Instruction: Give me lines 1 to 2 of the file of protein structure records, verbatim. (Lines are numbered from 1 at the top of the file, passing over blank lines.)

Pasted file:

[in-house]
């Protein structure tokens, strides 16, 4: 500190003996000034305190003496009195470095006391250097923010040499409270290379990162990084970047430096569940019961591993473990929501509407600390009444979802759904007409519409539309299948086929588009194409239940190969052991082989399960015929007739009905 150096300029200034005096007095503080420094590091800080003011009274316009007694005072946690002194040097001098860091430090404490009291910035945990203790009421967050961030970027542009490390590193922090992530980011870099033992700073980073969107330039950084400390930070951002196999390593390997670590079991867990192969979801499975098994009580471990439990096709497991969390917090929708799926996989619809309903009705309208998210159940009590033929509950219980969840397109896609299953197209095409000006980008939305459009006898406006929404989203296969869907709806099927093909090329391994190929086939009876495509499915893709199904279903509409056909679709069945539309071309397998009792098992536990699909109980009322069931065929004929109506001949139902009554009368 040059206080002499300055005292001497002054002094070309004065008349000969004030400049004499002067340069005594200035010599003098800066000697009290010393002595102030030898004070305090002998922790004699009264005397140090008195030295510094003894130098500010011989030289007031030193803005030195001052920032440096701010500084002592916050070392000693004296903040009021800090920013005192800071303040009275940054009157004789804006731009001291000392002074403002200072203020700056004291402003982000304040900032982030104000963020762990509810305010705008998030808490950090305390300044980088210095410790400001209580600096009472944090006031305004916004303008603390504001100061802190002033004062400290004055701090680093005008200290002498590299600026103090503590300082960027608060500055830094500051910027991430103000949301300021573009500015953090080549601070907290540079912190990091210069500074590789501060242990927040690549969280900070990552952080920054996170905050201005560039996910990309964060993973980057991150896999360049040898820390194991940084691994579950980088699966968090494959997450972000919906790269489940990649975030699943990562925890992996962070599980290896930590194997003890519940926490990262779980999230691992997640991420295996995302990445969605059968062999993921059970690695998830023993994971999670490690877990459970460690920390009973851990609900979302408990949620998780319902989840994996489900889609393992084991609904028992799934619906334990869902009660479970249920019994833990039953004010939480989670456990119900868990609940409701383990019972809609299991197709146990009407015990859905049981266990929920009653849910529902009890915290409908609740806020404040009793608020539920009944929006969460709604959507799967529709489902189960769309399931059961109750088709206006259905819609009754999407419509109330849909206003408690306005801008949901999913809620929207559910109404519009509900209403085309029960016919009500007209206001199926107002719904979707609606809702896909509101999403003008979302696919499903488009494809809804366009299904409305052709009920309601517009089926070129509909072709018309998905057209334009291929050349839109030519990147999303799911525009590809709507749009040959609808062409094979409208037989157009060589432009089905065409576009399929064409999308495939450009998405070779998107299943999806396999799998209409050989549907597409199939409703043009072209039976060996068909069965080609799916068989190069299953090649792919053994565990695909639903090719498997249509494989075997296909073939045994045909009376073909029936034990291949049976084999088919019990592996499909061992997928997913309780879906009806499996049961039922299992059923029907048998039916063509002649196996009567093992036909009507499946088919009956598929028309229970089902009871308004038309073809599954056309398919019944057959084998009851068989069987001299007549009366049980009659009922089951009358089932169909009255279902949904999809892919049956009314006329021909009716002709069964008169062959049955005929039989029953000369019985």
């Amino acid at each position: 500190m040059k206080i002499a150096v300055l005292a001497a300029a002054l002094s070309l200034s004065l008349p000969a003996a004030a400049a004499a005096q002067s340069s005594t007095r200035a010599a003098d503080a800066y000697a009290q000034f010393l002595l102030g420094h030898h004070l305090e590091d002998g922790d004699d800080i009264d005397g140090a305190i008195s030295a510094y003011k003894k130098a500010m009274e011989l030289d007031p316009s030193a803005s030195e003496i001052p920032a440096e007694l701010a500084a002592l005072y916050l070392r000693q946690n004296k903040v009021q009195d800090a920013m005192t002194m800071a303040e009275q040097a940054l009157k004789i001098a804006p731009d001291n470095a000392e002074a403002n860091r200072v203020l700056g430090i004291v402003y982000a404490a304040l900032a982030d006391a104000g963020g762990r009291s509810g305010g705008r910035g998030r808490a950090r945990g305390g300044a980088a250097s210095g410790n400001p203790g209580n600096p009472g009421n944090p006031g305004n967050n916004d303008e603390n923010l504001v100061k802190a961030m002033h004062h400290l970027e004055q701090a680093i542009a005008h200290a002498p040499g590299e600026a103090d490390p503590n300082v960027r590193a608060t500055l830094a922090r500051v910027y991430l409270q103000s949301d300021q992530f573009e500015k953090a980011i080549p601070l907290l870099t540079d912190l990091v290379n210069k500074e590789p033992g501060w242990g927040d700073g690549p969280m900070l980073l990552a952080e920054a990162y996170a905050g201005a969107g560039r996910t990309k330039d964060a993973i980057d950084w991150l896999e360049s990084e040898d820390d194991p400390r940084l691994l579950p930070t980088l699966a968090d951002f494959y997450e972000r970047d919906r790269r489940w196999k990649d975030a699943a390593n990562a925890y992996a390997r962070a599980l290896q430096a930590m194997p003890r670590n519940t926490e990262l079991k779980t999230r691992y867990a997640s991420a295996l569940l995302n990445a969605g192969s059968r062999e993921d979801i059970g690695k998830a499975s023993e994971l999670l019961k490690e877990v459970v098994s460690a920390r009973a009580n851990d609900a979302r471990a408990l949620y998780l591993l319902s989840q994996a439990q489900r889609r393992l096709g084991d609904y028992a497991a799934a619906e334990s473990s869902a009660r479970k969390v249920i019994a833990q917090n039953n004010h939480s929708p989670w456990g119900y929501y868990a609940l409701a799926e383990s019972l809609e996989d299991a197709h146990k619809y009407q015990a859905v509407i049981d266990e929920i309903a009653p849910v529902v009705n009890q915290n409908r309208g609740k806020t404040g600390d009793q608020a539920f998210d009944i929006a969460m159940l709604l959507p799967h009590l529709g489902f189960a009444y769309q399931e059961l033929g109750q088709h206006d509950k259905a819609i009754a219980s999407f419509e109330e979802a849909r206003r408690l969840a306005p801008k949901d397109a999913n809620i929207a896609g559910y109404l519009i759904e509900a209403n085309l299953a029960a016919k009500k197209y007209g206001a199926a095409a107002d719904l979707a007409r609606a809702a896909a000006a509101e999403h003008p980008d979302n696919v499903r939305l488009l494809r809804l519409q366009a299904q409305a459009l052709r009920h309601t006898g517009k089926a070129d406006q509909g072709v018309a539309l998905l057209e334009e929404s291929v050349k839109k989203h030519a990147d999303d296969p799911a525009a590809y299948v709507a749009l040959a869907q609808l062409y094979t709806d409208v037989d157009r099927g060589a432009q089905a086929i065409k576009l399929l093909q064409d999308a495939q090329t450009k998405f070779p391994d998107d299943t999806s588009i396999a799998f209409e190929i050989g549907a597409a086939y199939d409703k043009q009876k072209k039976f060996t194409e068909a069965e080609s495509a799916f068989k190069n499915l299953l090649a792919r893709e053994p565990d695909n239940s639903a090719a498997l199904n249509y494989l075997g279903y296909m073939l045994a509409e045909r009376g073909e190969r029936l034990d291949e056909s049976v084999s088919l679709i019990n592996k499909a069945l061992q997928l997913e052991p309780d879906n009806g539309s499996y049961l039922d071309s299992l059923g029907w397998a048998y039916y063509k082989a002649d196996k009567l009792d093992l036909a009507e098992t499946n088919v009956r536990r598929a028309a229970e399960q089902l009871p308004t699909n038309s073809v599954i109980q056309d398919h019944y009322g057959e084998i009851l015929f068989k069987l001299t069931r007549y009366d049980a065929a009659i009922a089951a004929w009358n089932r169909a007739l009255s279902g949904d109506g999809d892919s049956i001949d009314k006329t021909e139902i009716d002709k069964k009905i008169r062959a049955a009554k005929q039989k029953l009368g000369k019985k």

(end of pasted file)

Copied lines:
[in-house]
């Protein structure tokens, strides 16, 4: 500190003996000034305190003496009195470095006391250097923010040499409270290379990162990084970047430096569940019961591993473990929501509407600390009444979802759904007409519409539309299948086929588009194409239940190969052991082989399960015929007739009905 150096300029200034005096007095503080420094590091800080003011009274316009007694005072946690002194040097001098860091430090404490009291910035945990203790009421967050961030970027542009490390590193922090992530980011870099033992700073980073969107330039950084400390930070951002196999390593390997670590079991867990192969979801499975098994009580471990439990096709497991969390917090929708799926996989619809309903009705309208998210159940009590033929509950219980969840397109896609299953197209095409000006980008939305459009006898406006929404989203296969869907709806099927093909090329391994190929086939009876495509499915893709199904279903509409056909679709069945539309071309397998009792098992536990699909109980009322069931065929004929109506001949139902009554009368 040059206080002499300055005292001497002054002094070309004065008349000969004030400049004499002067340069005594200035010599003098800066000697009290010393002595102030030898004070305090002998922790004699009264005397140090008195030295510094003894130098500010011989030289007031030193803005030195001052920032440096701010500084002592916050070392000693004296903040009021800090920013005192800071303040009275940054009157004789804006731009001291000392002074403002200072203020700056004291402003982000304040900032982030104000963020762990509810305010705008998030808490950090305390300044980088210095410790400001209580600096009472944090006031305004916004303008603390504001100061802190002033004062400290004055701090680093005008200290002498590299600026103090503590300082960027608060500055830094500051910027991430103000949301300021573009500015953090080549601070907290540079912190990091210069500074590789501060242990927040690549969280900070990552952080920054996170905050201005560039996910990309964060993973980057991150896999360049040898820390194991940084691994579950980088699966968090494959997450972000919906790269489940990649975030699943990562925890992996962070599980290896930590194997003890519940926490990262779980999230691992997640991420295996995302990445969605059968062999993921059970690695998830023993994971999670490690877990459970460690920390009973851990609900979302408990949620998780319902989840994996489900889609393992084991609904028992799934619906334990869902009660479970249920019994833990039953004010939480989670456990119900868990609940409701383990019972809609299991197709146990009407015990859905049981266990929920009653849910529902009890915290409908609740806020404040009793608020539920009944929006969460709604959507799967529709489902189960769309399931059961109750088709206006259905819609009754999407419509109330849909206003408690306005801008949901999913809620929207559910109404519009509900209403085309029960016919009500007209206001199926107002719904979707609606809702896909509101999403003008979302696919499903488009494809809804366009299904409305052709009920309601517009089926070129509909072709018309998905057209334009291929050349839109030519990147999303799911525009590809709507749009040959609808062409094979409208037989157009060589432009089905065409576009399929064409999308495939450009998405070779998107299943999806396999799998209409050989549907597409199939409703043009072209039976060996068909069965080609799916068989190069299953090649792919053994565990695909639903090719498997249509494989075997296909073939045994045909009376073909029936034990291949049976084999088919019990592996499909061992997928997913309780879906009806499996049961039922299992059923029907048998039916063509002649196996009567093992036909009507499946088919009956598929028309229970089902009871308004038309073809599954056309398919019944057959084998009851068989069987001299007549009366049980009659009922089951009358089932169909009255279902949904999809892919049956009314006329021909009716002709069964008169062959049955005929039989029953000369019985």